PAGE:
29 Sep 2016 | Sören Amelang

Reluctant Daimler plans “radical” push into new mobility world

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The Daimler Group and its iconic Mercedes-Benz brand are global bywords for luxury cars made in Germany. The company is a classic powerhouse of automobile innovation but was slow to embrace e-mobility in earnest. Spooked by the success of its former junior partner Tesla, Daimler heralded a “dramatic” shift towards a carbon-neutral mobility future. This factsheet provides an overview of the Daimler Group and its plans.

Daimler Group key figures 2015

Sales: 149.5 billion euros (+15%)
- In Germany: 22 billion euros (+8%)
- Mercedes-Benz cars: 83.8 billion euros (+14%)

Net Profit: 8.7 billion euros (+19%)

Unit Sales: 2.85 million (+12%)

Employees (mid 2016): 286,860 (+1%)
- In Germany (mid 2016): 172,135

Market capitalisation (September 2016): 67 billion euros

Average EU car fleet emission: 123 g CO2/km

[Sources: Annual Report, Full year presentation, Interim Report Q2 2016]

Daimler remained hesitant on electric mobility

Daimler says it was the first manufacturer to offer a series-produced e-car in 2007 with its smart brand microcar fortwo electric drive. It was also a major shareholder in US electric car pioneer Tesla from 2009 to 2014. But despite spectacular concept cars like the autonomous  F 015 (pictured), the Stuttgart-based company remained sceptical on the future of electric mobility longer than Munich arch rival BMW, which boasted its dedicated electric “i” brand.

As a consequence, Daimler offers electric cars only as a modification of models originally developed for conventional combustion engines. The company started its own battery cell production in Germany but stopped in late 2015 because it was too costly. Mercedes-Benz says its current hybrid range comprises 13 models. 

But Daimler, like VW, is currently developing a dedicated vehicle architecture for pure e-cars – a costly step. The move is seen by experts as an important indicator of a car company’s dedication to electric mobility.

“Radical” switch to e-car sub-brand

Tesla’s recent success caught Daimler by surprise. In 2015, the Tesla model S outsold Daimlers premium S-class in the US, which helped to convince Daimler that “the market is now ready” for e-mobility.

In June 2016, only days after VW unveiled its “Strategy 2025”, Daimler announced dramatic changes to move the carmaker into the future of transportation. “Daimler will radically develop into a different company within the next ten years,” according to CEO Dieter Zetsche. “The fundamental change has begun.”

At the Paris Car Show in September 2016, Zetsche unveiled the Mercedes-Banz e-car sub-brand "EQ" - echoing BMW’s earlier strategy. He presented an electric SUV that will launch the EQ brand in 2019, and said his company would offer more than ten pure electric models by 2025. Zetsche added the share of e-cars will be 15-25 percent of sales by that time.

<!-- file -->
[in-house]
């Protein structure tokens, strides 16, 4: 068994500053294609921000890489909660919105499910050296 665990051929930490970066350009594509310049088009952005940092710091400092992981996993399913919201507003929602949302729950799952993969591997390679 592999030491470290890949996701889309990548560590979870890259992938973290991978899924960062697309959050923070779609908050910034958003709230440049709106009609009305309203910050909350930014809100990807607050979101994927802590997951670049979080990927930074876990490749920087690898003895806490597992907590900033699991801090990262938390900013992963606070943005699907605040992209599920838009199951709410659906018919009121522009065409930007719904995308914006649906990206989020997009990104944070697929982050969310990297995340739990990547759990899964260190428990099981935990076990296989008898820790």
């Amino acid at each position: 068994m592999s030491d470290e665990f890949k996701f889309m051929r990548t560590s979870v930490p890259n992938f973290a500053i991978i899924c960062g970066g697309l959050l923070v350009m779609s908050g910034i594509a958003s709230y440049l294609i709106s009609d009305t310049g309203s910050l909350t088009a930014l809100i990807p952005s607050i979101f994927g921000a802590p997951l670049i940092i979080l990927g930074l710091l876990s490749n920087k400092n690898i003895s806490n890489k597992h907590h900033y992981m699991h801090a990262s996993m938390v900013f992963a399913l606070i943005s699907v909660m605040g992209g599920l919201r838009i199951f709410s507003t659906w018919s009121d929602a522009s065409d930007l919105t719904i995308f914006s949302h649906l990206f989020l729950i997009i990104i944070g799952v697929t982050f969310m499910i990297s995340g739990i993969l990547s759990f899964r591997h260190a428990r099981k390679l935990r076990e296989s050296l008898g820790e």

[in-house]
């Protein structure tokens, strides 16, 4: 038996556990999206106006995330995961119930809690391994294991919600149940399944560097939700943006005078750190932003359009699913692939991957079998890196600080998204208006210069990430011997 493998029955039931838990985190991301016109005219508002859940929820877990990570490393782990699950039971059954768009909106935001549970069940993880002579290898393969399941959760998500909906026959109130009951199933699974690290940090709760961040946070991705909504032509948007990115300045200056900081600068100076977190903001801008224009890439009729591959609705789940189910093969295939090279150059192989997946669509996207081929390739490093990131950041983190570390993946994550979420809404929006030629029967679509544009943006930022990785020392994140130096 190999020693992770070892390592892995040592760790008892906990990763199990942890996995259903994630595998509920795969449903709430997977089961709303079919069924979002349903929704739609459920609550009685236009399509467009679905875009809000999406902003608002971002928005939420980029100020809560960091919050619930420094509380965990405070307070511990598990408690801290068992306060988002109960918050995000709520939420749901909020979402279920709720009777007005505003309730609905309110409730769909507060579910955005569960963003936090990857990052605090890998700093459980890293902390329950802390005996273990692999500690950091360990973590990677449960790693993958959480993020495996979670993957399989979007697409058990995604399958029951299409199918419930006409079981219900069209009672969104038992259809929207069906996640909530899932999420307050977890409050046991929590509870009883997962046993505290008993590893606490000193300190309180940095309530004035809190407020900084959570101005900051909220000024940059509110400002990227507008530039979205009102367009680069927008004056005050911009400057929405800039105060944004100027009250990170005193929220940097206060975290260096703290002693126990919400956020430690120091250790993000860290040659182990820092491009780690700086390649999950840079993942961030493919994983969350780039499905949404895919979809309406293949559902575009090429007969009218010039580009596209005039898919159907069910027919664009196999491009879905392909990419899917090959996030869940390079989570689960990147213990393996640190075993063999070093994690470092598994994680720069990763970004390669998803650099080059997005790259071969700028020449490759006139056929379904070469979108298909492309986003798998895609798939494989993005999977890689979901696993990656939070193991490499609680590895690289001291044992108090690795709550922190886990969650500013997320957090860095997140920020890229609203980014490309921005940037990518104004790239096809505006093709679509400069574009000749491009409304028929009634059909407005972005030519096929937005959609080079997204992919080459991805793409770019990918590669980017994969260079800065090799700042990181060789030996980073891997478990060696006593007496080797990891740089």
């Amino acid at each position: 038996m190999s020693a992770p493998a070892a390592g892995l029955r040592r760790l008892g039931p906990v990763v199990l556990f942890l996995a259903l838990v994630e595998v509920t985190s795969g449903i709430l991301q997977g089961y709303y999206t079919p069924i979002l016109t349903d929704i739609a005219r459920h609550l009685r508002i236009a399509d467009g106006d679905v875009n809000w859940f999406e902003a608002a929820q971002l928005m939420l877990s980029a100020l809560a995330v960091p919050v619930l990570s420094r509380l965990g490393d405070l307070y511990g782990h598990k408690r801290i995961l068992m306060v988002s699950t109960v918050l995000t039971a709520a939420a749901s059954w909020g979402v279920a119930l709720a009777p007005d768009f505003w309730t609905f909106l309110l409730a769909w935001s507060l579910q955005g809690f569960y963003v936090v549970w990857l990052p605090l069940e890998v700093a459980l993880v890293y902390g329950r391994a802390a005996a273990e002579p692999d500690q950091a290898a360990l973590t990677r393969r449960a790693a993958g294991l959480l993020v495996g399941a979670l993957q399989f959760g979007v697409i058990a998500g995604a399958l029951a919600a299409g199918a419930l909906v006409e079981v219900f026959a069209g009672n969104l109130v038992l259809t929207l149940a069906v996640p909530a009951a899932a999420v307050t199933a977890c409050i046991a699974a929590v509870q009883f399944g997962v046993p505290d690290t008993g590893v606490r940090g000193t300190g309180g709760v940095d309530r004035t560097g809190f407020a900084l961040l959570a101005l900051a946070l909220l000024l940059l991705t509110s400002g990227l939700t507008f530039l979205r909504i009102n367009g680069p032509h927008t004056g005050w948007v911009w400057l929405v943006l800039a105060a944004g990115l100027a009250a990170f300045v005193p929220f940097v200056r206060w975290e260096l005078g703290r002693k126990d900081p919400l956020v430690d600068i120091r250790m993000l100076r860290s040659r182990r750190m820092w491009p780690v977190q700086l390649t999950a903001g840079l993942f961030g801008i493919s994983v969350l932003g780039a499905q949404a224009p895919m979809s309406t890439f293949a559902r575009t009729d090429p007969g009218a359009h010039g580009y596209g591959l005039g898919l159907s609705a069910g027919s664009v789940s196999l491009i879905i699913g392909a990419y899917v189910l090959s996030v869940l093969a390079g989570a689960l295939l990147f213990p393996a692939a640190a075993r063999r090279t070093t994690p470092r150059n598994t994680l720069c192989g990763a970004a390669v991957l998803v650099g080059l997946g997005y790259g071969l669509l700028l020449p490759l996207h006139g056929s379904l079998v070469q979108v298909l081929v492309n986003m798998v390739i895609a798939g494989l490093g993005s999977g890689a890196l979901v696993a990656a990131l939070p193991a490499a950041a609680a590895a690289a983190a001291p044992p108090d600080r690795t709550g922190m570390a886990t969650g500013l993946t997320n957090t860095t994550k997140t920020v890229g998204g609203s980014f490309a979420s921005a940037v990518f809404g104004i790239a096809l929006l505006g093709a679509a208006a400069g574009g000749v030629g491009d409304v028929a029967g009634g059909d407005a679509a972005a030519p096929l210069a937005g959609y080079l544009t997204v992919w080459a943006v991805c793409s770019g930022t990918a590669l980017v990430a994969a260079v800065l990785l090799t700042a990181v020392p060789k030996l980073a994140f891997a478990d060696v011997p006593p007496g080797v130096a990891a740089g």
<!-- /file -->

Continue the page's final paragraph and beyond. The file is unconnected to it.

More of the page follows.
According to Daimler, the group’s microcar brand smart will soon be the world’s first automotive manufacturer to offer its entire range of models either powered by internal combustion engines or operating entirely on battery power. Daimler says electric mobility at the company “will be in the six figures by 2020”.

Daimler said it will invest more than seven billion euros in ‘green’ technologies in the next two years – but a company spokesperson told the Clean Energy Wire it was unclear how much of that money will be spent on making conventional engines cleaner.

Daimler extends focus to new mobility services

Daimler was quicker than many competitors to experiment with future mobility services. It now says its focus is “no longer solely on the car as a product, but also on services related to mobility”.

As early as 2007, it founded the digital mobility subsidiary moovel, an app that allows users to compare travel times and costs for various modes of transport. Daimler also invested in Uber-competitor Blacklane and bought Taxi-App mytaxi in 2014. The app is now used in 40 European cities.

Daimler says its carsharing venture car2go, founded in 2008, is now the largest carsharing program in the world with almost two million customers, and a fleet of more than 14,500 vehicles in 30 locations across the globe. The fleet includes 1,320 pure electric vehicles.

Daimler, like Tesla with its Powerwall, also got involved in the market for small-scale stationary battery storage systems in 2015. Moreover, the company was part of a venture setting up the world’s largest second-use battery storage system in Germany – recycling batteries from smart cars.

Conventional engines and fuel cells remain in focus

Daimler, despite its recent new mobility initiative, still “attaches key importance to the optimisation of modern internal combustion engines in its road map to sustainable mobility. In particular, the economical, clean and, especially in Europe, highly popular diesel engine makes an important contribution to the further reduction of fleet consumption”. It spent billions on developing a new diesel engine, which has recently entered the market.

In contrast to many other carmakers, Daimler still invests heavily in fuel cell research. It says “fuel-cell technology is an integral part of Daimler's powertrain strategy”.

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